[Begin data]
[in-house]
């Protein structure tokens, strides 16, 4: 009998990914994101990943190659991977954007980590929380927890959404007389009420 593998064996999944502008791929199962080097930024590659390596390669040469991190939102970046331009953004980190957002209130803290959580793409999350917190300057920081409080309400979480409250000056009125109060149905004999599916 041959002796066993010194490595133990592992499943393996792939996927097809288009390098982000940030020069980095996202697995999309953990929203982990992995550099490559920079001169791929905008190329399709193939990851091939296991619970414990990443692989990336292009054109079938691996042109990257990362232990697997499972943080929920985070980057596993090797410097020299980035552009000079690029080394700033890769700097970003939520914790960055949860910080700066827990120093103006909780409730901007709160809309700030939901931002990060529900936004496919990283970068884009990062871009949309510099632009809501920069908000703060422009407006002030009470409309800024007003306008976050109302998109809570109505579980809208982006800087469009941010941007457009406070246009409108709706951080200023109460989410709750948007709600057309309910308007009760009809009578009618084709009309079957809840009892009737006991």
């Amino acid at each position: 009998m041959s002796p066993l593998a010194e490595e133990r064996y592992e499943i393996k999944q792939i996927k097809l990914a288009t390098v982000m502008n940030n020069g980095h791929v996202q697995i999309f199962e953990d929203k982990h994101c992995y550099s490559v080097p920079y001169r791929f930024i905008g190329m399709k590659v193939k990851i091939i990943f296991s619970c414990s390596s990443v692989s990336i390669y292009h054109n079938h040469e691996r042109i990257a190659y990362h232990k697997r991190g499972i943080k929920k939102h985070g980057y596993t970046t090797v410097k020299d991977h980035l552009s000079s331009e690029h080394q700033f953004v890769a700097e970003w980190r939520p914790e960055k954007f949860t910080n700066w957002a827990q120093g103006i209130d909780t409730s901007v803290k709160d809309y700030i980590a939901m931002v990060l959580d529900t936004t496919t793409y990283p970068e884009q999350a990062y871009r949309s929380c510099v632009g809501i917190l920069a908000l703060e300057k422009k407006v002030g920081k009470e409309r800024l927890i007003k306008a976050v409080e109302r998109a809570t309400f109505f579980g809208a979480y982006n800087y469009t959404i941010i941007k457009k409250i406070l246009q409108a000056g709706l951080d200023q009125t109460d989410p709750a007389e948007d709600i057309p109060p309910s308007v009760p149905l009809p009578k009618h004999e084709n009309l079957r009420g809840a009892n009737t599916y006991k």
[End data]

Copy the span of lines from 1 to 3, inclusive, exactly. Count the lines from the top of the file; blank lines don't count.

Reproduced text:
[in-house]
């Protein structure tokens, strides 16, 4: 009998990914994101990943190659991977954007980590929380927890959404007389009420 593998064996999944502008791929199962080097930024590659390596390669040469991190939102970046331009953004980190957002209130803290959580793409999350917190300057920081409080309400979480409250000056009125109060149905004999599916 041959002796066993010194490595133990592992499943393996792939996927097809288009390098982000940030020069980095996202697995999309953990929203982990992995550099490559920079001169791929905008190329399709193939990851091939296991619970414990990443692989990336292009054109079938691996042109990257990362232990697997499972943080929920985070980057596993090797410097020299980035552009000079690029080394700033890769700097970003939520914790960055949860910080700066827990120093103006909780409730901007709160809309700030939901931002990060529900936004496919990283970068884009990062871009949309510099632009809501920069908000703060422009407006002030009470409309800024007003306008976050109302998109809570109505579980809208982006800087469009941010941007457009406070246009409108709706951080200023109460989410709750948007709600057309309910308007009760009809009578009618084709009309079957809840009892009737006991």
């Amino acid at each position: 009998m041959s002796p066993l593998a010194e490595e133990r064996y592992e499943i393996k999944q792939i996927k097809l990914a288009t390098v982000m502008n940030n020069g980095h791929v996202q697995i999309f199962e953990d929203k982990h994101c992995y550099s490559v080097p920079y001169r791929f930024i905008g190329m399709k590659v193939k990851i091939i990943f296991s619970c414990s390596s990443v692989s990336i390669y292009h054109n079938h040469e691996r042109i990257a190659y990362h232990k697997r991190g499972i943080k929920k939102h985070g980057y596993t970046t090797v410097k020299d991977h980035l552009s000079s331009e690029h080394q700033f953004v890769a700097e970003w980190r939520p914790e960055k954007f949860t910080n700066w957002a827990q120093g103006i209130d909780t409730s901007v803290k709160d809309y700030i980590a939901m931002v990060l959580d529900t936004t496919t793409y990283p970068e884009q999350a990062y871009r949309s929380c510099v632009g809501i917190l920069a908000l703060e300057k422009k407006v002030g920081k009470e409309r800024l927890i007003k306008a976050v409080e109302r998109a809570t309400f109505f579980g809208a979480y982006n800087y469009t959404i941010i941007k457009k409250i406070l246009q409108a000056g709706l951080d200023q009125t109460d989410p709750a007389e948007d709600i057309p109060p309910s308007v009760p149905l009809p009578k009618h004999e084709n009309l079957r009420g809840a009892n009737t599916y006991k």